It’s important to note that while Ghalib lived under colonial rule, he predates the formal articulation of postcolonial theory by over a century. His poetry does not explicitly engage with political resistance or anti-colonial nationalism—themes that would become prominent in later Indian literature. Instead, his work reflects the more subtle, interior effects of cultural encounter and domination. This introspective quality makes his verse particularly valuable for postcolonial analysis, as it captures the psychological and spiritual dimensions of colonialism often overshadowed by more overt political struggles.

In fact, the ambiguity of Ghalib’s language—his refusal to resolve the tension between faith and disbelief, Kaaba and church—can itself be read as a form of resistance. As Ashcroft, Griffiths, and Tiffin argue in “The Empire Writes Back” (1989), ambiguity in postcolonial literature often serves to subvert the binaries (civilized/savage, modern/traditional) that underpin colonial discourse. By presenting his spiritual crisis without clear resolution, Ghalib resists any simplistic categorization, asserting the complexity of the colonized subject’s inner life.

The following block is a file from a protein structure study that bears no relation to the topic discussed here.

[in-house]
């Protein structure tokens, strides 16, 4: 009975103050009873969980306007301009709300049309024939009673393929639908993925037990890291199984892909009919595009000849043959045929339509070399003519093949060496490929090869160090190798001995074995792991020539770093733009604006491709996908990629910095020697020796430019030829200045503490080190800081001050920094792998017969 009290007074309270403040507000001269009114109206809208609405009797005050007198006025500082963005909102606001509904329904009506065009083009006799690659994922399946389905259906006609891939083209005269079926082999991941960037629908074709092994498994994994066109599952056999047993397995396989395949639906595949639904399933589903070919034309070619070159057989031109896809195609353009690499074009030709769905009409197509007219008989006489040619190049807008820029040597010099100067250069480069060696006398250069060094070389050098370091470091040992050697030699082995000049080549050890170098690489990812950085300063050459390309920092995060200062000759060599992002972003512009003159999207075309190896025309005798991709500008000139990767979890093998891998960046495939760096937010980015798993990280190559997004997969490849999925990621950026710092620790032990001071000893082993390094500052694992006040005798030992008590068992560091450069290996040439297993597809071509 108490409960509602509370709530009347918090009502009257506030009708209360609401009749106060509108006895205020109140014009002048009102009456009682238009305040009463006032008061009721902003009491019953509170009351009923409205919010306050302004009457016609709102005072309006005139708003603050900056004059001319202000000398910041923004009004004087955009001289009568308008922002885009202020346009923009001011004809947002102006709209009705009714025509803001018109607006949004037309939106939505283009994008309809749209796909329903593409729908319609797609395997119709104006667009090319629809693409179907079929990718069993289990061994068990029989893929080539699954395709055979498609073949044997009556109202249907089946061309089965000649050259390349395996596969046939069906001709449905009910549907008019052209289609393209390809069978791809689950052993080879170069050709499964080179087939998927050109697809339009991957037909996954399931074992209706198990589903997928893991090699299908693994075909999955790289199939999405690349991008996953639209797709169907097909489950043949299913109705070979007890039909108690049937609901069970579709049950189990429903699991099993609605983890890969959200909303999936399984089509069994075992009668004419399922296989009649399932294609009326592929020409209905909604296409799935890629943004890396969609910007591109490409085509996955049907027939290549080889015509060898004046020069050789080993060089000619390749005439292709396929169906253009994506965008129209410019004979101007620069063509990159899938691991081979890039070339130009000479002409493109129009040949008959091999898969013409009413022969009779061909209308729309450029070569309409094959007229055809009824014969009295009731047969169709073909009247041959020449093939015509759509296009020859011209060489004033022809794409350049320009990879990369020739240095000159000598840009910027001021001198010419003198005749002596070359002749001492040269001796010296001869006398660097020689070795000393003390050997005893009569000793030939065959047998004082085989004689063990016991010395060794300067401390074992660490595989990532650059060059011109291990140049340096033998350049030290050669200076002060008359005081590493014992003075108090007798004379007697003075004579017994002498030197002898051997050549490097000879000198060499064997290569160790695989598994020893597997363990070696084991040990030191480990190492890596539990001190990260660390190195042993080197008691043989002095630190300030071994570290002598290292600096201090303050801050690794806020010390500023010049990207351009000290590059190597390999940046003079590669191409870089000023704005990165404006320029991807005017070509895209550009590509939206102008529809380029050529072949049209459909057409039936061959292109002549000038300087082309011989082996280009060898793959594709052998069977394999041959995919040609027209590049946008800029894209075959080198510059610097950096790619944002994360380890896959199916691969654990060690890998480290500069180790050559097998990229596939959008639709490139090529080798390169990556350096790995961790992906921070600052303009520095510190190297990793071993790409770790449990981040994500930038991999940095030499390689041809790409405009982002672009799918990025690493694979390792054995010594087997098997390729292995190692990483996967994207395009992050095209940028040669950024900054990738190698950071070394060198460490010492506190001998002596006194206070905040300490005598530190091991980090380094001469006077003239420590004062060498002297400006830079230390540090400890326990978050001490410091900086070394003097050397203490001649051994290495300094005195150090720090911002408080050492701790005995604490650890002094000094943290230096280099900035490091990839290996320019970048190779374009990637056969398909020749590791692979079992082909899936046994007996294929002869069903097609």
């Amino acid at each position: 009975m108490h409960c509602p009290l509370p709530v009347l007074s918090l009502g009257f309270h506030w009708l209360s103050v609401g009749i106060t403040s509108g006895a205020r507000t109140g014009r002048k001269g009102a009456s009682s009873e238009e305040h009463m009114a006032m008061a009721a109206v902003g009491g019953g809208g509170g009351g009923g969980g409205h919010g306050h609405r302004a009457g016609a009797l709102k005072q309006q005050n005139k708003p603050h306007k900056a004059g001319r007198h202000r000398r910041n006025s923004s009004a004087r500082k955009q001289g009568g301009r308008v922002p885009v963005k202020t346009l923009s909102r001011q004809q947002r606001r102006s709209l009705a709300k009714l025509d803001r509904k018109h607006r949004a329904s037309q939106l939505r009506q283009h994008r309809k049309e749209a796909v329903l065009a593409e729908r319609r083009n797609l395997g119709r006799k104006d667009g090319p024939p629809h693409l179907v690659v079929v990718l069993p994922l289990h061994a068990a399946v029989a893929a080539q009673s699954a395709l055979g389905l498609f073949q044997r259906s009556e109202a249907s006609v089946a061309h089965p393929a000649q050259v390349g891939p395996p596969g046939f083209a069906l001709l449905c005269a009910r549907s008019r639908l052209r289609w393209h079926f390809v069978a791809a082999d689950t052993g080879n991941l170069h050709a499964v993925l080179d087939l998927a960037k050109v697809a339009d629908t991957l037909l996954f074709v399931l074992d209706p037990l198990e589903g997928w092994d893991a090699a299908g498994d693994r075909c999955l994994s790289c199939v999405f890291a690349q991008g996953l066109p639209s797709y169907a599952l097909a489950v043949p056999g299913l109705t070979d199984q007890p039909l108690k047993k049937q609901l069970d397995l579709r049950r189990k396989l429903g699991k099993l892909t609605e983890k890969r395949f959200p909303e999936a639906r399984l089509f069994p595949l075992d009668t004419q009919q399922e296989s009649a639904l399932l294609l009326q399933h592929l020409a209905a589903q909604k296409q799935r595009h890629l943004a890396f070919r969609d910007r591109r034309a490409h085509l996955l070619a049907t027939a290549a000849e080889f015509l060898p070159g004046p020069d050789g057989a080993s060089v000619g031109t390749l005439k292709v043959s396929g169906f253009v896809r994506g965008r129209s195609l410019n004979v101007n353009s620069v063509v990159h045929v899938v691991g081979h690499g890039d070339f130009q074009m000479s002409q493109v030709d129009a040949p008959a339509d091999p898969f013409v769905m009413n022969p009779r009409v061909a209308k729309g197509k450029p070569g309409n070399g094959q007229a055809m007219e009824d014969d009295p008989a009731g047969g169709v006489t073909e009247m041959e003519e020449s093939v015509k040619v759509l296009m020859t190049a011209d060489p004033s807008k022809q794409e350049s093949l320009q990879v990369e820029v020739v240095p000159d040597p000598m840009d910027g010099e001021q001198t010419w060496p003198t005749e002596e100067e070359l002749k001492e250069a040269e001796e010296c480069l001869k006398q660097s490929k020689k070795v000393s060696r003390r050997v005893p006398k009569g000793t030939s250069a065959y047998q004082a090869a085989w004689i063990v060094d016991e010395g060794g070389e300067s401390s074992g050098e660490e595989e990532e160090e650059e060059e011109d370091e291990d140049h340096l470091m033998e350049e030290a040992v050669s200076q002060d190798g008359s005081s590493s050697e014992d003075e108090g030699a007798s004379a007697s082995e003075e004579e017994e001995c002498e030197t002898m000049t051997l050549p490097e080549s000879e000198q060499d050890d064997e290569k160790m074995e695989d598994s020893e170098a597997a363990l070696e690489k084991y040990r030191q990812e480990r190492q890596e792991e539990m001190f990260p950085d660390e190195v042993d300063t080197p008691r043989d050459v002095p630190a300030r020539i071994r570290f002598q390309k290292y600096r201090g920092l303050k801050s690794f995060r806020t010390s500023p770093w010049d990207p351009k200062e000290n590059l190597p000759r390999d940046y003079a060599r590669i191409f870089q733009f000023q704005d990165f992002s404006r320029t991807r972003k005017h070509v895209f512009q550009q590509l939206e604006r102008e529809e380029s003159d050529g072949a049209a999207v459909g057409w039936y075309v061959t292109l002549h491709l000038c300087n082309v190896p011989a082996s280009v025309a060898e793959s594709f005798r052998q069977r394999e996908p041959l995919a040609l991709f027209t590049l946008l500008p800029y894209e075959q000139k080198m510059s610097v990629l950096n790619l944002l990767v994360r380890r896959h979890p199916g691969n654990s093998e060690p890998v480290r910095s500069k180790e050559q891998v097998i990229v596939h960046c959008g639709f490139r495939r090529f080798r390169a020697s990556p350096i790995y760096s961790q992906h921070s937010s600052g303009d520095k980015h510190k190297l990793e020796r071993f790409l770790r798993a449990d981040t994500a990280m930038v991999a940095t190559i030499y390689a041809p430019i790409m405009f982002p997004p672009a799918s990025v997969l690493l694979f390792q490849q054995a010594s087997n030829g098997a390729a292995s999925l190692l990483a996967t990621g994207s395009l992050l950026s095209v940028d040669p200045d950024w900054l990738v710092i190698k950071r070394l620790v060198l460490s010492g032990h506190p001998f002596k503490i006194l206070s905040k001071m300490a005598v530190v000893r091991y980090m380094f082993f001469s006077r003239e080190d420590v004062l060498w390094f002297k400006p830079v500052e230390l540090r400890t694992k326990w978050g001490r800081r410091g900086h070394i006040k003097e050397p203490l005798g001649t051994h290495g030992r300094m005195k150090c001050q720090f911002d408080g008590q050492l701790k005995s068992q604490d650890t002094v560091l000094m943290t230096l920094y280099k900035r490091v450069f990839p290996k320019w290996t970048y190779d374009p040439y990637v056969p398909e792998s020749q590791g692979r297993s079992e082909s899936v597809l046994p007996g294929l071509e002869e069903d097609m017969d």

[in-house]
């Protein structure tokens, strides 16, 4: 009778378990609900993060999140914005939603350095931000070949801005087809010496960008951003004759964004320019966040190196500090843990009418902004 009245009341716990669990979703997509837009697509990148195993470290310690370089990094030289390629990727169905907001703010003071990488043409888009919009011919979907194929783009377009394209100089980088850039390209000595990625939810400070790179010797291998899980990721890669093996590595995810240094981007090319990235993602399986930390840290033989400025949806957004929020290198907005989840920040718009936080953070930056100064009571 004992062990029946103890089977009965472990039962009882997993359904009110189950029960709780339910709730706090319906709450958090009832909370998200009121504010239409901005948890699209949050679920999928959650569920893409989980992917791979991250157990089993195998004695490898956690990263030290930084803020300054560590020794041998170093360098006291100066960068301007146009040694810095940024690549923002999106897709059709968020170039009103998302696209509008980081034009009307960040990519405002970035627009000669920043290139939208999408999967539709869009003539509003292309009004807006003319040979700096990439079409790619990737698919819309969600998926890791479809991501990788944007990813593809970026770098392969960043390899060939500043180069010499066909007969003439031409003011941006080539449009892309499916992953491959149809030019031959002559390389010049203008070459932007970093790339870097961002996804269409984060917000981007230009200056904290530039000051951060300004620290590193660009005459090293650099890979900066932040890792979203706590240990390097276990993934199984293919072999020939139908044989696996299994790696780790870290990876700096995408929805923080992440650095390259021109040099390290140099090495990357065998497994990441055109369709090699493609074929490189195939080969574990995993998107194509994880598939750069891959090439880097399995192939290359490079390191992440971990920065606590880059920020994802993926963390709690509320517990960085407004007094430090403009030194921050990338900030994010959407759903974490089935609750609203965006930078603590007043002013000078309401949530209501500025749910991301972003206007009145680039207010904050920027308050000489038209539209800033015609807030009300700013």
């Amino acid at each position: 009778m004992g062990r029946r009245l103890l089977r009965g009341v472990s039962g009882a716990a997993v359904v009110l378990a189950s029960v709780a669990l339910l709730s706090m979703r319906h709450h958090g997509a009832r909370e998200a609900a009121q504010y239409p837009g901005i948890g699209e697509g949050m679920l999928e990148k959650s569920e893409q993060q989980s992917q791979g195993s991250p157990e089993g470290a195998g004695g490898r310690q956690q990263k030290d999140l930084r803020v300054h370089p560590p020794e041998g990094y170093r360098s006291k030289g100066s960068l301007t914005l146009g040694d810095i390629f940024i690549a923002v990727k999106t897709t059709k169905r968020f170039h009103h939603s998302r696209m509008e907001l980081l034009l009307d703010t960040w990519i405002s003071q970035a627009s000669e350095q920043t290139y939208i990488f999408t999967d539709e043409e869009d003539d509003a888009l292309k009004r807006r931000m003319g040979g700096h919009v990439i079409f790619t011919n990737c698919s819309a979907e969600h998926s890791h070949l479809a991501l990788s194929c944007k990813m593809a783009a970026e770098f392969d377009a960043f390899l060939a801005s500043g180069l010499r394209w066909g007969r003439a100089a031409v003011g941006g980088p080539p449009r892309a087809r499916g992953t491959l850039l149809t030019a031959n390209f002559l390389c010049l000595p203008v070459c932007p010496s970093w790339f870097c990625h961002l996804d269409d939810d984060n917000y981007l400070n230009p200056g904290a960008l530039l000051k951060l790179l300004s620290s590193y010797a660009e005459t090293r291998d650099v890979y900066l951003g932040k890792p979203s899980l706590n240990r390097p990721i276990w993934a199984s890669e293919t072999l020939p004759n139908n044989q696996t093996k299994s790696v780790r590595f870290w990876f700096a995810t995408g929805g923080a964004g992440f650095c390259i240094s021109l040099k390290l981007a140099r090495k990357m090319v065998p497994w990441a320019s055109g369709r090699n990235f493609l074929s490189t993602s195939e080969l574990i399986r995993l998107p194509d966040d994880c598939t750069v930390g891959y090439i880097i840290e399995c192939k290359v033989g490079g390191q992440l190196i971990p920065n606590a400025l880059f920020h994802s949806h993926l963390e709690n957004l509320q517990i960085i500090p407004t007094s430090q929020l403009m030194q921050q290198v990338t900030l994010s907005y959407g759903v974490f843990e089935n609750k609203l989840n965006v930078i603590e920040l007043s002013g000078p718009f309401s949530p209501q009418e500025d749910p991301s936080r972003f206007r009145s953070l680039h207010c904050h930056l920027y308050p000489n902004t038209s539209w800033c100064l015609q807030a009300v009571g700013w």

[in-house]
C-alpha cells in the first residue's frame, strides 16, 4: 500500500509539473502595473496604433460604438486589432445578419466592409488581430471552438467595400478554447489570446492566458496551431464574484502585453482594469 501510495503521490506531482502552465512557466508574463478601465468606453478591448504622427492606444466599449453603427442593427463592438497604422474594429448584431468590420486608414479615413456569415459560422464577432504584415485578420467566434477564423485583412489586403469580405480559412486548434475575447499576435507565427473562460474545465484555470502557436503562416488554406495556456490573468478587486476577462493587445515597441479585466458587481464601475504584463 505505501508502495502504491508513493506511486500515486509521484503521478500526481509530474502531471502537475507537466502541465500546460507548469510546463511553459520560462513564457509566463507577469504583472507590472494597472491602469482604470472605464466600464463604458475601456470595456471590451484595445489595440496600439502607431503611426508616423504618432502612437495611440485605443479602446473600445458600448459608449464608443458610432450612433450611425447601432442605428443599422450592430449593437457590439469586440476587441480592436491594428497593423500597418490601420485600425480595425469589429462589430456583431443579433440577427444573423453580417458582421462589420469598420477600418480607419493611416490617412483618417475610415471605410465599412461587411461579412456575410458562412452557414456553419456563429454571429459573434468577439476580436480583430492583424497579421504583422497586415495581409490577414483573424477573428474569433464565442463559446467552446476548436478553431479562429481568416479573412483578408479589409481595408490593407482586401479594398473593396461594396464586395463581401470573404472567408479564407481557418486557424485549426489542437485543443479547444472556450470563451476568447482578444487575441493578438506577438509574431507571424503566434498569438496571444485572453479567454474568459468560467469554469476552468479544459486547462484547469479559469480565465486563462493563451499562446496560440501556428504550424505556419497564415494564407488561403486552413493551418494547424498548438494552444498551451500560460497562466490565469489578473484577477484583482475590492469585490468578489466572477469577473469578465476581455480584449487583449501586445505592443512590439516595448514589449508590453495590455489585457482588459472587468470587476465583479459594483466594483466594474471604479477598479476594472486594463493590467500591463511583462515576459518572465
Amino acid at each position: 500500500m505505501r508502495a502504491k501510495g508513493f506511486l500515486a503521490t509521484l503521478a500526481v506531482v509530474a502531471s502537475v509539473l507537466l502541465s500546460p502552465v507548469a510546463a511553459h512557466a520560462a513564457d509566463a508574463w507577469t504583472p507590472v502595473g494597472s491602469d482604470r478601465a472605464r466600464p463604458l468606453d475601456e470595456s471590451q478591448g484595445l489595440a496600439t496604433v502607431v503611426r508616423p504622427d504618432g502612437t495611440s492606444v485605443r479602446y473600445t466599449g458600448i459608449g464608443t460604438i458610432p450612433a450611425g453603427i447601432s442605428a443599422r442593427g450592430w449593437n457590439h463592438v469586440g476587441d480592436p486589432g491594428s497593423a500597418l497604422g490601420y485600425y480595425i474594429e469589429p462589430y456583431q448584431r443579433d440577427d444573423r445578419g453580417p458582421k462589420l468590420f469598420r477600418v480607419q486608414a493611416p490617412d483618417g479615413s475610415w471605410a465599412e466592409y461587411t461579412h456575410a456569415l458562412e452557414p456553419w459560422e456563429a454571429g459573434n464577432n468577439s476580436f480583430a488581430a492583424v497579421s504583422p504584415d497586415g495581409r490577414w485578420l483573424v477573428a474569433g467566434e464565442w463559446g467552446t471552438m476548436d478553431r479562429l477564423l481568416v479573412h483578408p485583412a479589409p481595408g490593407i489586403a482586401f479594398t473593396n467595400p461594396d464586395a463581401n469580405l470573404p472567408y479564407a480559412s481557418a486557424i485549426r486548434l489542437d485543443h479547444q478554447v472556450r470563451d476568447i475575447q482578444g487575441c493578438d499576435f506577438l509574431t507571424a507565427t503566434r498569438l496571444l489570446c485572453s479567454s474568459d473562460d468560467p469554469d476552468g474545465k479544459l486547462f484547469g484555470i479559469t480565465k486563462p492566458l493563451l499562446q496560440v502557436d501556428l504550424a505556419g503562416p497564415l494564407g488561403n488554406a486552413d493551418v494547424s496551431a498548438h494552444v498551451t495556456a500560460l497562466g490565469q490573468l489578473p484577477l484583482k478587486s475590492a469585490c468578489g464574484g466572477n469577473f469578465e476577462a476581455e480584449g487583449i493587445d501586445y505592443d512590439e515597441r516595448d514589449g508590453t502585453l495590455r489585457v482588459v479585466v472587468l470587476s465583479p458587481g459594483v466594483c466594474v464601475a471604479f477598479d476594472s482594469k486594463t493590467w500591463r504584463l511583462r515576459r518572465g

This complexity is further enriched by considering the specific religious symbols Ghalib employs. In colonial India, Islam occupied an ambivalent position. While it was the faith of the declining Mughal rulers, it was also, like Hinduism, subjugated to British Christian hegemony. Yet Islam’s global reach and its history of empires (Ottoman, Safavid, Mughal) complicated its status, making it both a local tradition and a transnational force. The Kaaba, as Islam’s universal center, evokes this dual identity—rooting the speaker in Indian Muslim culture while also connecting him to a wider Islamic world beyond British control.